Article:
Engage Foundation helps preserve precious memories for cognitively impaired

Posted in: Foundation Last updated: 24 Jul 2014

A community education unit in Lanarkshire, Scotland has received a £5,000 funding boost from the Engage Foundation. It will use the funding to create personalised digital archives that will improve the quality of life for sufferers of cognitive impairment and memory loss.

The Forget-me-not Alpha Community project offers support for people who are cognitively impaired, as well as those who have suffered strokes, MS, epilepsy and acquired brain damage. The £5,000 award from Engage Mutual will allow the project to buy the equipment it needs to create individual ‘forget-me-not’ books for those who use the Unit’s services. The books will be a digital archive of the person’s favourite music, photographs, anecdotes and happy memories, which they can use to remember, and share with their family and carers.

Engage Mutual customer, Maureen Flood, applied for the funding from the mutual’s Foundation which has set aside £1m as an exclusive benefit for its customers to make their lives and communities better. Although only Engage Mutual customers can nominate a community project for funding from the Engage Foundation, the public are encouraged to show their support via an online vote, with winning projects decided by the highest number of votes.

Maureen said: “We’re absolutely thrilled to have received the award. We cannot thank Engage enough! We also need to say a great big thank you to the people of Cumbernauld for their votes. It’s been overwhelming the support we’ve received, from our local ASDA supermarket to the fantastic students at Cumbernauld College who were so keen to learn about the project. ”

Suzanne Watson, project manager at Alpha added: “We are so grateful to Engage Mutual for the support they’ve given us. The community award will allow us to help so improve the quality of so many lives, all of which are feeling the impact of cognitive impairment.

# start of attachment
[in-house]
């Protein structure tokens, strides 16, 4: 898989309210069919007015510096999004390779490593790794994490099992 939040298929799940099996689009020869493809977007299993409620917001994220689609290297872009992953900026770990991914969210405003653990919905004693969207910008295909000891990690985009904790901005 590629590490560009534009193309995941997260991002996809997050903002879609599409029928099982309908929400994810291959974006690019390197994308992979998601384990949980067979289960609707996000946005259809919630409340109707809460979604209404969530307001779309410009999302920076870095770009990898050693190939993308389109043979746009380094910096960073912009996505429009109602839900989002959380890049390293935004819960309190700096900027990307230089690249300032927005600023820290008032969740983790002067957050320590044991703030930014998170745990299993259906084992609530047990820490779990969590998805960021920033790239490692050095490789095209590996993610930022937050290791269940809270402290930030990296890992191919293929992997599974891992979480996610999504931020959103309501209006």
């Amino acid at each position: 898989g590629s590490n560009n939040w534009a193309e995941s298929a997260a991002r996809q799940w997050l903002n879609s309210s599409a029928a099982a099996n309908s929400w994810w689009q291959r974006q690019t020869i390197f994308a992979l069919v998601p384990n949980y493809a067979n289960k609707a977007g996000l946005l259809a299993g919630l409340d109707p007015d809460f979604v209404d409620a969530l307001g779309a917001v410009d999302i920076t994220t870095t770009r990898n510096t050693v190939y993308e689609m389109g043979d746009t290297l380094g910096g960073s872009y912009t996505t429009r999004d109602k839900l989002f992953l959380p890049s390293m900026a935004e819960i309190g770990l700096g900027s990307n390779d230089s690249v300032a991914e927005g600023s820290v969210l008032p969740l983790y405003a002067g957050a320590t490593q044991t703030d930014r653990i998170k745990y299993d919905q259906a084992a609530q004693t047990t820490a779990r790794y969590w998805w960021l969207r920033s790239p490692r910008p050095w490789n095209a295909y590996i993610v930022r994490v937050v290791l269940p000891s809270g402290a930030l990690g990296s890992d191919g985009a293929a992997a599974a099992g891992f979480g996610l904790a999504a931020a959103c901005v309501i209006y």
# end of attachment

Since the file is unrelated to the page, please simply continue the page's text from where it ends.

“Our funding has been under threat for a number of years and following 50 per cent cuts last year, we feared for its future. The community award money comes as a huge relief and will ensure the great work we do for our community continues.

“Not only will the ‘forget-me-not’ books offer a great opportunity for social interaction, they will also provide great contentment to people suffer from conditions such as dementia and brain damage. It will help them to preserve their identities for much longer and promote personal independence in people with both mental and physical disabilities.”

As a mutual organisation, Engage is owned by, and run for, its customers. The Engage Foundation was set up to provide customers like Maureen with personal grants and awards for community projects. Customers can apply to help what matters to them in their corner of the world (the communities in which they live).  All customers need to do to be considered, is apply. The funding pot is made possible due to the financial stability of the customer-owned organisation which provides life and health insurance, and a variety of savings products.

Anna Drabble, Head of Community at Engage Mutual said: “When we set up the Engage Foundation earlier on in the year we did so with one overriding objective: to enable customers to benefit from the financial success of their business.

“To be able to see a small amount of funding make such a personal difference to so many lives is incredible. Making things better for a sufferer of cognitive impairment also makes things better for their families and those around them.  We wish the Alpha Project all the best in their work to improve the quality of people’s lives. It’s a great example of what the Foundation is all about, because if something matters to our customers, it matters to us.”